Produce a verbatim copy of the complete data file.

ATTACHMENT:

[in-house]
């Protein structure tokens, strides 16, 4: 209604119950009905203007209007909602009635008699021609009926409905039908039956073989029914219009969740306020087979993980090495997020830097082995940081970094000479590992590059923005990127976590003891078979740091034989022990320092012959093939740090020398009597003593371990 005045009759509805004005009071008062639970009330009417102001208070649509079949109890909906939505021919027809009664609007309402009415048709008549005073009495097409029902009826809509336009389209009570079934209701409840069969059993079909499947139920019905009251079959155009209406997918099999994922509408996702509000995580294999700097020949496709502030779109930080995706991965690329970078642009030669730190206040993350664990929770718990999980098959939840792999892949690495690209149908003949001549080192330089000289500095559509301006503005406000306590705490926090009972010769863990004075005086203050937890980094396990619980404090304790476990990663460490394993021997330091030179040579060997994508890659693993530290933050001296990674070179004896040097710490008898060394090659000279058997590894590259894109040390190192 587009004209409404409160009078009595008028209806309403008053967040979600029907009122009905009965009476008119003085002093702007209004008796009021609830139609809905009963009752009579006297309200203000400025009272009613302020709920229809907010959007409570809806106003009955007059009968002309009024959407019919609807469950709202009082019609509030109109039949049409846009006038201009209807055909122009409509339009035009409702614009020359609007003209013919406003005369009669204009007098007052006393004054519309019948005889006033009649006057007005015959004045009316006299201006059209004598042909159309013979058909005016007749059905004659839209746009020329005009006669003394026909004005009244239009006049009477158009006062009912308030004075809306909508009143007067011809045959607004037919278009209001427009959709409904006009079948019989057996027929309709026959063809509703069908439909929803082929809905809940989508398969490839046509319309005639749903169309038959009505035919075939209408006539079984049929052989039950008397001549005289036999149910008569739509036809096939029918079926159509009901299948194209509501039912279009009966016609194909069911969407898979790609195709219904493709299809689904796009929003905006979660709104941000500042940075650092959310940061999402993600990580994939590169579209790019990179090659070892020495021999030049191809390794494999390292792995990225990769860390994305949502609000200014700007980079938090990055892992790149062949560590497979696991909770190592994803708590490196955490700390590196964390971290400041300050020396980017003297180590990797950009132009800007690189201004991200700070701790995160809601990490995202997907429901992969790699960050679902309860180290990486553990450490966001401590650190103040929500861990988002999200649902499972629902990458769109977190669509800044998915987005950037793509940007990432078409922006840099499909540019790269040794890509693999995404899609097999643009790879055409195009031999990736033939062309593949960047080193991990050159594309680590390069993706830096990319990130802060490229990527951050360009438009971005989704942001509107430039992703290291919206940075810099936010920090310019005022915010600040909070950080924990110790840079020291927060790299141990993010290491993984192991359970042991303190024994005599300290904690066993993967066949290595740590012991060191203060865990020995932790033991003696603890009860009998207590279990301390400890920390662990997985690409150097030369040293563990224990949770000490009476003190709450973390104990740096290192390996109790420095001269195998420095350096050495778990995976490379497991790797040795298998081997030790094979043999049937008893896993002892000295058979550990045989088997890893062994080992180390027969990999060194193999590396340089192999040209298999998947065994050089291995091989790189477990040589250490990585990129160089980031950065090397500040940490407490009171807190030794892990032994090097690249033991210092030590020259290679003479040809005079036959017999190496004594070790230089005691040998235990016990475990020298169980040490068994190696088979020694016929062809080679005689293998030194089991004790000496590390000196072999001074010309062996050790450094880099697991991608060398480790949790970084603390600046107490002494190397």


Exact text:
[in-house]
């Protein structure tokens, strides 16, 4: 209604119950009905203007209007909602009635008699021609009926409905039908039956073989029914219009969740306020087979993980090495997020830097082995940081970094000479590992590059923005990127976590003891078979740091034989022990320092012959093939740090020398009597003593371990 005045009759509805004005009071008062639970009330009417102001208070649509079949109890909906939505021919027809009664609007309402009415048709008549005073009495097409029902009826809509336009389209009570079934209701409840069969059993079909499947139920019905009251079959155009209406997918099999994922509408996702509000995580294999700097020949496709502030779109930080995706991965690329970078642009030669730190206040993350664990929770718990999980098959939840792999892949690495690209149908003949001549080192330089000289500095559509301006503005406000306590705490926090009972010769863990004075005086203050937890980094396990619980404090304790476990990663460490394993021997330091030179040579060997994508890659693993530290933050001296990674070179004896040097710490008898060394090659000279058997590894590259894109040390190192 587009004209409404409160009078009595008028209806309403008053967040979600029907009122009905009965009476008119003085002093702007209004008796009021609830139609809905009963009752009579006297309200203000400025009272009613302020709920229809907010959007409570809806106003009955007059009968002309009024959407019919609807469950709202009082019609509030109109039949049409846009006038201009209807055909122009409509339009035009409702614009020359609007003209013919406003005369009669204009007098007052006393004054519309019948005889006033009649006057007005015959004045009316006299201006059209004598042909159309013979058909005016007749059905004659839209746009020329005009006669003394026909004005009244239009006049009477158009006062009912308030004075809306909508009143007067011809045959607004037919278009209001427009959709409904006009079948019989057996027929309709026959063809509703069908439909929803082929809905809940989508398969490839046509319309005639749903169309038959009505035919075939209408006539079984049929052989039950008397001549005289036999149910008569739509036809096939029918079926159509009901299948194209509501039912279009009966016609194909069911969407898979790609195709219904493709299809689904796009929003905006979660709104941000500042940075650092959310940061999402993600990580994939590169579209790019990179090659070892020495021999030049191809390794494999390292792995990225990769860390994305949502609000200014700007980079938090990055892992790149062949560590497979696991909770190592994803708590490196955490700390590196964390971290400041300050020396980017003297180590990797950009132009800007690189201004991200700070701790995160809601990490995202997907429901992969790699960050679902309860180290990486553990450490966001401590650190103040929500861990988002999200649902499972629902990458769109977190669509800044998915987005950037793509940007990432078409922006840099499909540019790269040794890509693999995404899609097999643009790879055409195009031999990736033939062309593949960047080193991990050159594309680590390069993706830096990319990130802060490229990527951050360009438009971005989704942001509107430039992703290291919206940075810099936010920090310019005022915010600040909070950080924990110790840079020291927060790299141990993010290491993984192991359970042991303190024994005599300290904690066993993967066949290595740590012991060191203060865990020995932790033991003696603890009860009998207590279990301390400890920390662990997985690409150097030369040293563990224990949770000490009476003190709450973390104990740096290192390996109790420095001269195998420095350096050495778990995976490379497991790797040795298998081997030790094979043999049937008893896993002892000295058979550990045989088997890893062994080992180390027969990999060194193999590396340089192999040209298999998947065994050089291995091989790189477990040589250490990585990129160089980031950065090397500040940490407490009171807190030794892990032994090097690249033991210092030590020259290679003479040809005079036959017999190496004594070790230089005691040998235990016990475990020298169980040490068994190696088979020694016929062809080679005689293998030194089991004790000496590390000196072999001074010309062996050790450094880099697991991608060398480790949790970084603390600046107490002494190397």